Trusting The Trail - Doug Neill - Portland City Skyline

Learning To Trust The Trail

I walked 18 miles yesterday.

That’s above average, but still indicative of my love for getting around on my own two feet.

After a morning work session at home, I left my apartment in southeast Portland at around 11:00am and started meandering toward the northwest part of the city, crossing the Willamette River, through downtown, with the specific destination of Forest Park in mind – the webbed network of trails that span a total of 70 miles.

Trusting The Trail - Doug Neill - Forest Park - Portland Oregon

On my way to that expansive park I stopped at cafes, coffee shops, and park benches to get some work done.

I’ve found no better way to spend my work-week afternoons: hour-long work sessions punctuated by long walks from one place to the next.

To have actually made it all the way to Forest Park and be able to spend a few hours walking amongst the trees was a bonus.

I carried with me my laptop, a book (Rise by Sarah Lewis), and a notebook.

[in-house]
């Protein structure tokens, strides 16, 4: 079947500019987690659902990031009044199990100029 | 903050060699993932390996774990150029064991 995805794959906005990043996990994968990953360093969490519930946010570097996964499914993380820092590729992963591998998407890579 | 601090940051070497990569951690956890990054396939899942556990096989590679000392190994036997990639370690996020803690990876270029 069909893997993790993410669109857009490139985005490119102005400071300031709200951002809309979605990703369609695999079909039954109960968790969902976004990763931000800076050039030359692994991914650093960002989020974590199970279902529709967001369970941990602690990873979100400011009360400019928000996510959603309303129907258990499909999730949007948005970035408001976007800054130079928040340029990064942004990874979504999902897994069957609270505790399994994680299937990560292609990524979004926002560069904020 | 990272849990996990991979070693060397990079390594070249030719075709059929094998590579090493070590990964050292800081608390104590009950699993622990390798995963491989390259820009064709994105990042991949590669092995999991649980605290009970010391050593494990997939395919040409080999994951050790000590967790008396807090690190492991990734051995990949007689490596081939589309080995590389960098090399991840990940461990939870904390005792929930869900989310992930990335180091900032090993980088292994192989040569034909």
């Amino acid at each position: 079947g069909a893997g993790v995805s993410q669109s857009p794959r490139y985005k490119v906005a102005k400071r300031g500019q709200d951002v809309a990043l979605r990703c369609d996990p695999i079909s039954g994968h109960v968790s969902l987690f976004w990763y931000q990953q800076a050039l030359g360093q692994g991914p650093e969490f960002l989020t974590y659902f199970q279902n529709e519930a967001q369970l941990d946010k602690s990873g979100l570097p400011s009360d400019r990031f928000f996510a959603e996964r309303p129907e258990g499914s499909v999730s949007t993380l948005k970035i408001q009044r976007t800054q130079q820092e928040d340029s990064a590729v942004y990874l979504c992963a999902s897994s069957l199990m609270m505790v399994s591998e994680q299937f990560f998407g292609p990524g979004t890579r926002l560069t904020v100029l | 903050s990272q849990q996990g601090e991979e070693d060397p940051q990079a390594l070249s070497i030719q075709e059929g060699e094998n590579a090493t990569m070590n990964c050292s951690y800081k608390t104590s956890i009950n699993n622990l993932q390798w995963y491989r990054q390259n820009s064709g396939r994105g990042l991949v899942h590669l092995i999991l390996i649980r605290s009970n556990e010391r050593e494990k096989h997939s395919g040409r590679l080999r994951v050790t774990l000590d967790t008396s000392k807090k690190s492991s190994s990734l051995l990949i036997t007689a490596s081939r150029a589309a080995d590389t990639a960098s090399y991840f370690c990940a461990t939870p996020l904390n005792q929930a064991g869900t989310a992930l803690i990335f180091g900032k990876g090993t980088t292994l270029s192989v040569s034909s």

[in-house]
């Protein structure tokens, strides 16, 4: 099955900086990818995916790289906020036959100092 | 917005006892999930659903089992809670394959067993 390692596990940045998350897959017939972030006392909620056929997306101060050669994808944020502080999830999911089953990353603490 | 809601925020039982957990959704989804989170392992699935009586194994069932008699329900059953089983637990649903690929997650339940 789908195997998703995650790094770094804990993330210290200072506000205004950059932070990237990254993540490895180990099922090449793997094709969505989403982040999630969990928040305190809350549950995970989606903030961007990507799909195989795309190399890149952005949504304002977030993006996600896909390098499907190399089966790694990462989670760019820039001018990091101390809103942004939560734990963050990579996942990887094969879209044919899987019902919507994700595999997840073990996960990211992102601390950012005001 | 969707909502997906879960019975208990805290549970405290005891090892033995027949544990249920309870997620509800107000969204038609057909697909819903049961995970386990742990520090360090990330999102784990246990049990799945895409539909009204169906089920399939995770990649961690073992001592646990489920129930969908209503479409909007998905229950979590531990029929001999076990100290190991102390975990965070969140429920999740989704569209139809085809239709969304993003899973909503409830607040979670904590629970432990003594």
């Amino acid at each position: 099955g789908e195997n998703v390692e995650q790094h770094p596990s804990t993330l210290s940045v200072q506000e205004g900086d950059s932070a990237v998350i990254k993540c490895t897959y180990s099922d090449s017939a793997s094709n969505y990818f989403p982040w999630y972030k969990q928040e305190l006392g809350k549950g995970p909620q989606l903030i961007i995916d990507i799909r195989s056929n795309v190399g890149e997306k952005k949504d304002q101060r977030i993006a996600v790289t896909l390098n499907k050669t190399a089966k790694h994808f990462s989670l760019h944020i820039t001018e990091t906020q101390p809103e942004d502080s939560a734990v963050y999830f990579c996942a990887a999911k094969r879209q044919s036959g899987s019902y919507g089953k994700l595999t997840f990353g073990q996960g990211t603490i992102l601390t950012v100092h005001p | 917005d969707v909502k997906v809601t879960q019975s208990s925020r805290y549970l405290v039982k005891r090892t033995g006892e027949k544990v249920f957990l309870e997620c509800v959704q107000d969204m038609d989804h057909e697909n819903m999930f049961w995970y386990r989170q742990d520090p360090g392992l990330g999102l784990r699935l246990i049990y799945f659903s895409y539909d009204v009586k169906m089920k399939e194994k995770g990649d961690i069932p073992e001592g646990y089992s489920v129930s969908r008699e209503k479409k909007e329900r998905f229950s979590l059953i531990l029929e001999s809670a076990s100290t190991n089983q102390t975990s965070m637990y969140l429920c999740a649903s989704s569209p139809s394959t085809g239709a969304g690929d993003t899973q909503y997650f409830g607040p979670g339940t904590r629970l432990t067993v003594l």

During the hike in Forest Park I pulled out the book a few times, the notebook many, and the laptop never.

Within the notebook I capture new ideas, mostly with words but sometimes with a few diagrams or sketches added to the mix.

I also write first drafts of posts like this one that might eventually make its way online.

I’m even starting to give myself the freedom to try my hand at writing poetry and music – a newer interest that I hope to develop over time.

The larger notebook that I took on this particular walk gave me more space than the pocket notebook that I’ve dubbed my walking journal. With the larger notebook I have the freedom and the space to explore, and that’s often what I need when I’m hiking through a forest because that’s about the only time my mind is able to escape the noise of the city and the stresses that come with it.

In that space and that state of mind a different version of the world and a different version of my current and future self start to take shape.

Potential solutions to my current problems (person, interpersonal, and professional) arise in bounds, and I write those down.

The trail, combined with my slow but steady gait, sparks ideas for new videos to make, new sketchnotes to create, and new essays to write, and so I write those down.

A more healthy and hopeful internal dialogue arises, and in the hopes of not losing it when the pressures of society return, I write it down.

I’m trying to trust the voice and the self that emerges from those long walks in the woods.

I’m trying to trust the trail and what it teaches me.